Working Paper
A puzzle of card payment pricing : why are merchants still accepting card payments?

This paper presents models that explain why merchants accept payment cards even when the fees they face exceed the transactional benefits they receive from a card transaction. Such merchant behaviors can be explained by competition among merchants and/or the effectiveness of the merchant?s card acceptance in shifting cardholders? demand for goods upward. The prevalent assumption used in payment card literature?merchants accept cards only when their transactional benefits are higher than the fees they pay?holds only for a monopoly merchant who faces an inelastic consumer demand. A card network ...
Payments System Research Working Paper , Paper PSR WP 04-02

Working Paper
The supervisory framework surrounding nonbank participation in the U.S. retail payments system : an overview

Nonbank providers of payment services are important in the United States and appear to have become more prominent in recent years. This development, by itself, poses unique risks to the payments system. Associated with this change is a significant transformation in the mix of payment types away from checks and towards electronic payments, which introduces new risks to the payments system and potentially compounds the risks posed by increased reliance on nonbank providers of payment services. This paper reviews these recent developments in the retail payments system, discusses the associated ...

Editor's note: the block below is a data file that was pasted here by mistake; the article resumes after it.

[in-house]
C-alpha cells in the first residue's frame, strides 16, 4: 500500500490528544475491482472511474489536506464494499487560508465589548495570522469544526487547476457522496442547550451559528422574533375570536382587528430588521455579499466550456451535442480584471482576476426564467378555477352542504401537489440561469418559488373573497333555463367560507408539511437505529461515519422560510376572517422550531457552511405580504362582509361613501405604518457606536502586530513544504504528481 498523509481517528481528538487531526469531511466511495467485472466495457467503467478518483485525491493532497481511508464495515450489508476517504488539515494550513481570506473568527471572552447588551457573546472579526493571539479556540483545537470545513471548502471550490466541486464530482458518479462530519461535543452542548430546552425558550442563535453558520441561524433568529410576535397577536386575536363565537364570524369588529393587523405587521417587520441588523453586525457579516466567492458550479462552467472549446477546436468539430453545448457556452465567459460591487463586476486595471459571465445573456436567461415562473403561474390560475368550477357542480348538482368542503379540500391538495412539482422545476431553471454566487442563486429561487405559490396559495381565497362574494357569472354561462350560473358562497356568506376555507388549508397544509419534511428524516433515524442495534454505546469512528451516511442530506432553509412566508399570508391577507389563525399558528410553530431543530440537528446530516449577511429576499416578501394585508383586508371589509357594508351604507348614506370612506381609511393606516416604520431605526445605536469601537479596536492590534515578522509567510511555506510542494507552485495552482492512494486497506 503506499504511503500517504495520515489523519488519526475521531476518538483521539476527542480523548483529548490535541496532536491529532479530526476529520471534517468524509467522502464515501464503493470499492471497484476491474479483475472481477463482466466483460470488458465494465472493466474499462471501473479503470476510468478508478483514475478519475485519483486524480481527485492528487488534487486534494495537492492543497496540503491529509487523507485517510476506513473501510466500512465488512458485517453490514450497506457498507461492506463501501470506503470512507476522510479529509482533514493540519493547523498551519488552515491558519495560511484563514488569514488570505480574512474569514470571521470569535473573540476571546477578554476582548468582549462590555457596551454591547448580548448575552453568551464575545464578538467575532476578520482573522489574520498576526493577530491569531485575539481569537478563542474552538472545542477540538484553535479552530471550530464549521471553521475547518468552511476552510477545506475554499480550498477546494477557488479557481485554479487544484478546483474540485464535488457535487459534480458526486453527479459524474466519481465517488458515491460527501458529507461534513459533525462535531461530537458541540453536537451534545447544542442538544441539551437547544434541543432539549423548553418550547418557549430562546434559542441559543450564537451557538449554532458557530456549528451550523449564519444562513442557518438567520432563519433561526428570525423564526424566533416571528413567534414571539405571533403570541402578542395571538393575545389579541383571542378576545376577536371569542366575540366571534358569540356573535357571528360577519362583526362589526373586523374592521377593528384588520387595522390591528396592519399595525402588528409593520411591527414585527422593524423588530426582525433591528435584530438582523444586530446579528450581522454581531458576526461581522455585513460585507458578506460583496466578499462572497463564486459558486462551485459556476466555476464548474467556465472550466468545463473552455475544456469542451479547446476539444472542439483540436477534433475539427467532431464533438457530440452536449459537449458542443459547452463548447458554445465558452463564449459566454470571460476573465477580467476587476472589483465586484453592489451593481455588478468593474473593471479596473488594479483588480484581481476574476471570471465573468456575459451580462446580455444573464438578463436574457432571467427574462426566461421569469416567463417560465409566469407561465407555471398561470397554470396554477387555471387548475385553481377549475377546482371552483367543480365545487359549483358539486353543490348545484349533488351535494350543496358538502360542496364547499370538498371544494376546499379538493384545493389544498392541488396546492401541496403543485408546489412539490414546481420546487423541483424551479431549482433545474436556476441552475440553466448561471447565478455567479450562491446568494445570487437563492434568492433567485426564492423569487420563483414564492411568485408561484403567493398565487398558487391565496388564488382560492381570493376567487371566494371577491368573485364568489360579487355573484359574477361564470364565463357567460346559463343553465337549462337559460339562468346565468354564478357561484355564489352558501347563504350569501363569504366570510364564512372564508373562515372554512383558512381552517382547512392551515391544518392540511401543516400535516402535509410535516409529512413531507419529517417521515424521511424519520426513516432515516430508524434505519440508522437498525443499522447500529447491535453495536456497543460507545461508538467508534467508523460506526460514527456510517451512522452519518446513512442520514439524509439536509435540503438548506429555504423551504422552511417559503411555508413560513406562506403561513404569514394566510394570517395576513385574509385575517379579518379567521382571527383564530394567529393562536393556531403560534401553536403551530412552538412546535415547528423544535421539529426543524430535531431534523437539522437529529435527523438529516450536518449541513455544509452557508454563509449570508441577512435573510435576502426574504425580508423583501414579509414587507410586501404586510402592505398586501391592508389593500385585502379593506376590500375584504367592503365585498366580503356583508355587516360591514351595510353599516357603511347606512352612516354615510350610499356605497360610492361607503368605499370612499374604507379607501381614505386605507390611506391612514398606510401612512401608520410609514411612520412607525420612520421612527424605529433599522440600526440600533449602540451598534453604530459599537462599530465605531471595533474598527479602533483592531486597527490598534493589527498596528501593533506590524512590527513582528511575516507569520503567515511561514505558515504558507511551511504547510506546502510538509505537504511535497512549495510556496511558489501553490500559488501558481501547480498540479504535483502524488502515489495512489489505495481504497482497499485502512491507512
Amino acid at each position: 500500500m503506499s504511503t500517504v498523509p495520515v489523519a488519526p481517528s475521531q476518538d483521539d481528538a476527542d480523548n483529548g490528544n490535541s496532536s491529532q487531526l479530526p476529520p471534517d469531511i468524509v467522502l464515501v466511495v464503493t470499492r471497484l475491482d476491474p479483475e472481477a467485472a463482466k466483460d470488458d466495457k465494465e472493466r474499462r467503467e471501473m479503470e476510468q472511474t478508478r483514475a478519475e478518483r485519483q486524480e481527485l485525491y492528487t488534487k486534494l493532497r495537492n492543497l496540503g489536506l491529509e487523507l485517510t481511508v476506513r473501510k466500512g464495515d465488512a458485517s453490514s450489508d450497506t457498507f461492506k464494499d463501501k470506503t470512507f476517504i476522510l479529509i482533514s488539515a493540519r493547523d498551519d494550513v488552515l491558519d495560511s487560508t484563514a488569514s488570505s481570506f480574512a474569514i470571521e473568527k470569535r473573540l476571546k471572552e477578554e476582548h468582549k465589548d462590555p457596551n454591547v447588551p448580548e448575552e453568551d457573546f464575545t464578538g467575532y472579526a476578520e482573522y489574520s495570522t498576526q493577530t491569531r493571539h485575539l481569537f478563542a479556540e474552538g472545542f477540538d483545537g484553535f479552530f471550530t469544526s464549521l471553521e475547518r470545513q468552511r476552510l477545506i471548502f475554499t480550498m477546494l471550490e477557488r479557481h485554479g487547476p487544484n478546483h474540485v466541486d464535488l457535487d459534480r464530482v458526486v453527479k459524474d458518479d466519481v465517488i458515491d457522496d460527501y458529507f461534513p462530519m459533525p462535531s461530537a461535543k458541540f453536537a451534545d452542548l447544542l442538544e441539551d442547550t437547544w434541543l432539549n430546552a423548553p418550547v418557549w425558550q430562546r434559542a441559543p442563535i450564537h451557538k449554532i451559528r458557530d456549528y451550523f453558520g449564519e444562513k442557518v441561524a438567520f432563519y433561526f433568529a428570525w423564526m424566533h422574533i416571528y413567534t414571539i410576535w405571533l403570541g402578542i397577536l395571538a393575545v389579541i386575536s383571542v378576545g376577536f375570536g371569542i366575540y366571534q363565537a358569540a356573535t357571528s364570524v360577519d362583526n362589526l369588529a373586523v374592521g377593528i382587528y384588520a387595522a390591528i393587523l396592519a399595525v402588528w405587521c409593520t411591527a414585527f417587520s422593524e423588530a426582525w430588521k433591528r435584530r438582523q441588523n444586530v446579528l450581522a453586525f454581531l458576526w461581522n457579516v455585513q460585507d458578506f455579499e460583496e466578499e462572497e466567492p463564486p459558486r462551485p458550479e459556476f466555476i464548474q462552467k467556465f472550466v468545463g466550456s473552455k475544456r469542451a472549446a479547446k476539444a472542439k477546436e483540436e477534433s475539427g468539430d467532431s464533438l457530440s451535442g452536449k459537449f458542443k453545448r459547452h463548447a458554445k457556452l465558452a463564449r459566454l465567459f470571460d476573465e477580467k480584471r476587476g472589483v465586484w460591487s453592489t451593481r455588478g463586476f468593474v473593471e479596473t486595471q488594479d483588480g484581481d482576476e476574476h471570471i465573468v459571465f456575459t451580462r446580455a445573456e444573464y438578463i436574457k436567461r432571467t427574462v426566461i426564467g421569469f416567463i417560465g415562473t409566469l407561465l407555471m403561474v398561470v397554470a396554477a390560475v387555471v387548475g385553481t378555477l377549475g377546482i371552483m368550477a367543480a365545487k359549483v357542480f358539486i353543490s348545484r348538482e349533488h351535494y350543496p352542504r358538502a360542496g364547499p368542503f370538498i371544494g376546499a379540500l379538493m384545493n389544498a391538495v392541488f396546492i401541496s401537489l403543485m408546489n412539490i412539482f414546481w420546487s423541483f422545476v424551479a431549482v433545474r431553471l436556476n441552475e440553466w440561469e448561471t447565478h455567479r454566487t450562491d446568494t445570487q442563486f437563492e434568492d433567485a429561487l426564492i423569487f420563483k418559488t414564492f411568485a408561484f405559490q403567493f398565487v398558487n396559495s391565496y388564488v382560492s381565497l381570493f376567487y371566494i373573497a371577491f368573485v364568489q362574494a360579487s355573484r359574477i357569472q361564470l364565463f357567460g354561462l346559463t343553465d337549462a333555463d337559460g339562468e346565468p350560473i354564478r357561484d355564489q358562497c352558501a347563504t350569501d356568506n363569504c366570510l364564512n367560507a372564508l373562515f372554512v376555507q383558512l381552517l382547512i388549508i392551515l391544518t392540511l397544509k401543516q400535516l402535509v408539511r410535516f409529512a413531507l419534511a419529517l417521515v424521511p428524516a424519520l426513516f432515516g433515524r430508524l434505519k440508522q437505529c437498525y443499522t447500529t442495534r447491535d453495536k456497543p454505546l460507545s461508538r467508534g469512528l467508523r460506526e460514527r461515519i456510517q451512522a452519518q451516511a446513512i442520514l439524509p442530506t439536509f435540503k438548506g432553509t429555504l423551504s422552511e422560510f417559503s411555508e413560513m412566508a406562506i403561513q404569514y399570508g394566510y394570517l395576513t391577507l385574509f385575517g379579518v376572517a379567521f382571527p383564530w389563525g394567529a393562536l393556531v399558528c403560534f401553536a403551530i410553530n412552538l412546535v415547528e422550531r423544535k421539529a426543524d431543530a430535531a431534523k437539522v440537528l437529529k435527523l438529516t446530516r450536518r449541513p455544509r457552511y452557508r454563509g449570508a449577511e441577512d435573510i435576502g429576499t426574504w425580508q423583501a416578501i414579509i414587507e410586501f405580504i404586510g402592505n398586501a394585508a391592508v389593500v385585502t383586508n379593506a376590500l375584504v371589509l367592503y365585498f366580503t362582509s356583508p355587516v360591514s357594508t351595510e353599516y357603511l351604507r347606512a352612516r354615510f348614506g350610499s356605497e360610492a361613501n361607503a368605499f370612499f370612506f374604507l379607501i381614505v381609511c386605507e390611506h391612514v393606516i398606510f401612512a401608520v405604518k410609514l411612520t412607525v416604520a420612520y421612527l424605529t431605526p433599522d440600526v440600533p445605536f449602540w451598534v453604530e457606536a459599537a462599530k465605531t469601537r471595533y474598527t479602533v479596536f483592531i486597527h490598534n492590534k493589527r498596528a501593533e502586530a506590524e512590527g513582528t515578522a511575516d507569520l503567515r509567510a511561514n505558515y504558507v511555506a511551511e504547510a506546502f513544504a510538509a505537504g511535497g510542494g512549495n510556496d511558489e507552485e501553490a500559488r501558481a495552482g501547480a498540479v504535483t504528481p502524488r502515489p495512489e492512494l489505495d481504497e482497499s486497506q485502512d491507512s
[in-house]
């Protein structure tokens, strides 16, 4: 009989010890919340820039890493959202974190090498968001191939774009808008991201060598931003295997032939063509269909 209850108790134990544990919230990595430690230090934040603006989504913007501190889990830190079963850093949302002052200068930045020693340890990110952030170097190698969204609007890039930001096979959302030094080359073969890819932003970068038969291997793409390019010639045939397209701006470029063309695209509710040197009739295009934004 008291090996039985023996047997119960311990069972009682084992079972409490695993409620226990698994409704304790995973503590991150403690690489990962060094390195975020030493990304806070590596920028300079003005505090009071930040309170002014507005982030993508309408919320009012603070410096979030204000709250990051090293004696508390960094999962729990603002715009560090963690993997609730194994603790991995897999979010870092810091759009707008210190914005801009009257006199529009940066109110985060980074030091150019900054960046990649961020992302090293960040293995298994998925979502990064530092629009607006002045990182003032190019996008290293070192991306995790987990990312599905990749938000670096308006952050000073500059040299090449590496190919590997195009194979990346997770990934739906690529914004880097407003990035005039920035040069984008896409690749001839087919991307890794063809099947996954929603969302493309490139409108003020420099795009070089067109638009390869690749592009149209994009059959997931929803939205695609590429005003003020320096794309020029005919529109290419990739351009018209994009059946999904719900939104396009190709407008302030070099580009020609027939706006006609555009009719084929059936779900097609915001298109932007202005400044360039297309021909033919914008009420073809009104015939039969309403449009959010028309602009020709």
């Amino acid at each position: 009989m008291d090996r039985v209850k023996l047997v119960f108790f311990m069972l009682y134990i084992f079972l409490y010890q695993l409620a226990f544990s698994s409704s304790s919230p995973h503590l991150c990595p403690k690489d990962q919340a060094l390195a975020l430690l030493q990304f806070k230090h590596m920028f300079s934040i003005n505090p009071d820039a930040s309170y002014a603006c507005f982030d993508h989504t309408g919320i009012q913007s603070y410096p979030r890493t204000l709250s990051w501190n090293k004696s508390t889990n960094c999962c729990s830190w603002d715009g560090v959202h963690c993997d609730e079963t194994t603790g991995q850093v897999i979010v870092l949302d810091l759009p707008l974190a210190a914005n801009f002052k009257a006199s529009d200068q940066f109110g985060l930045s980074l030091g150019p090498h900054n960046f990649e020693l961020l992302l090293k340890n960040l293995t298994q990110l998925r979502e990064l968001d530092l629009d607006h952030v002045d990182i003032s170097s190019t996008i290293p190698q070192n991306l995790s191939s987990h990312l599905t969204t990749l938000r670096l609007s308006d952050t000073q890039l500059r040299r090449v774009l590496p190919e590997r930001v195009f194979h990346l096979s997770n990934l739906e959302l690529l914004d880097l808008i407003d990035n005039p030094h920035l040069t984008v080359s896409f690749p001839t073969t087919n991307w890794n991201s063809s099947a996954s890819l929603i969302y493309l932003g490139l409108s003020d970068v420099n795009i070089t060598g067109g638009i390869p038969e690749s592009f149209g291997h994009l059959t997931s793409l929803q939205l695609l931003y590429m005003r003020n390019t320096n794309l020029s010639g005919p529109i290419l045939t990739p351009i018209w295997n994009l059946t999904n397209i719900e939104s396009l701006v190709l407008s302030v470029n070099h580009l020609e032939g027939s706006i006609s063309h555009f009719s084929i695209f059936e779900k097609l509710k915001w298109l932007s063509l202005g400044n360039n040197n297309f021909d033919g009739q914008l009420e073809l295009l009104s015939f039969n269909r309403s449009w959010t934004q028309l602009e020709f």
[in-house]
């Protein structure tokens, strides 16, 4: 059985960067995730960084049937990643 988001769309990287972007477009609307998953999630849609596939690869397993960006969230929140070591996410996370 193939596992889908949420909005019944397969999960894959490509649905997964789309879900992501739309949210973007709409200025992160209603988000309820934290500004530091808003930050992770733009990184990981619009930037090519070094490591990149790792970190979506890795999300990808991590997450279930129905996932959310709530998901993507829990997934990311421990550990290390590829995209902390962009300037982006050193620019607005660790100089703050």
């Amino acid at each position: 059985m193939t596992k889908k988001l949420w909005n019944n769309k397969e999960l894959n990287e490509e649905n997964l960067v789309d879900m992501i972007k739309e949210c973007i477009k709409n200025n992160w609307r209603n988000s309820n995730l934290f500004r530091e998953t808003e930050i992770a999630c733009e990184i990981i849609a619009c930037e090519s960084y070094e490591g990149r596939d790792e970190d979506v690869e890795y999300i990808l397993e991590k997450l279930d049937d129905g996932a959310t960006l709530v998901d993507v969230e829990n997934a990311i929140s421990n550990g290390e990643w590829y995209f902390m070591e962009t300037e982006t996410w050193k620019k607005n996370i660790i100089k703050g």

Payments System Research Working Paper , Paper PSR WP 04-03

Working Paper
Learning, diffusion and the industry life cycle

An industry typically experiences initial mass entry and later shakeout of producers over its life cycle. It can be explained as a competitive equilibrium outcome driven by the dynamic interaction between technology progress and demand diffusion. When a new product is introduced, high-income consumers tend to adopt it first. Technology then improves with cumulative output and demand growth generates S-shaped diffusion as the product penetrates lower-income groups. Eventually fewer new adopters are available and the number of firms starts to decline. It is shown that faster technological ...
Payments System Research Working Paper , Paper PSR WP 04-01

Working Paper
Market structure and credit card pricing: what drives the interchange?

This paper presents a model for the credit card industry, where oligopolistic card networks price their products in a complex marketplace with competing payment instruments, rational consumers/merchants, and competitive card issuers/acquirers. The analysis suggests that card networks demand higher interchange fees to maximize card issuers' profits as card payments become more efficient. At equilibrium, consumer rewards and card transaction volume also increase, while consumer surplus and merchant profits may not. The model provides a unified framework to evaluate credit card industry ...
Payments System Research Working Paper , Paper PSR WP 06-04

Working Paper
Community bank access to payment card networks : has it become more expensive?

The payment industry is undergoing significant change. Consolidations among payment networks and processors have been seen in every payment service area and technological advances provide incentives for even larger financial institutions to outsource their transaction processing. As a result, a smaller number of networks or processors are competing more vigorously for larger financial institutions. In doing so, volume-based pricing or volume discounts are commonly practiced in the industry. This paper examines whether the change in fee structure of networks and processors make community ...
Payments System Research Working Paper , Paper PSR WP 03-02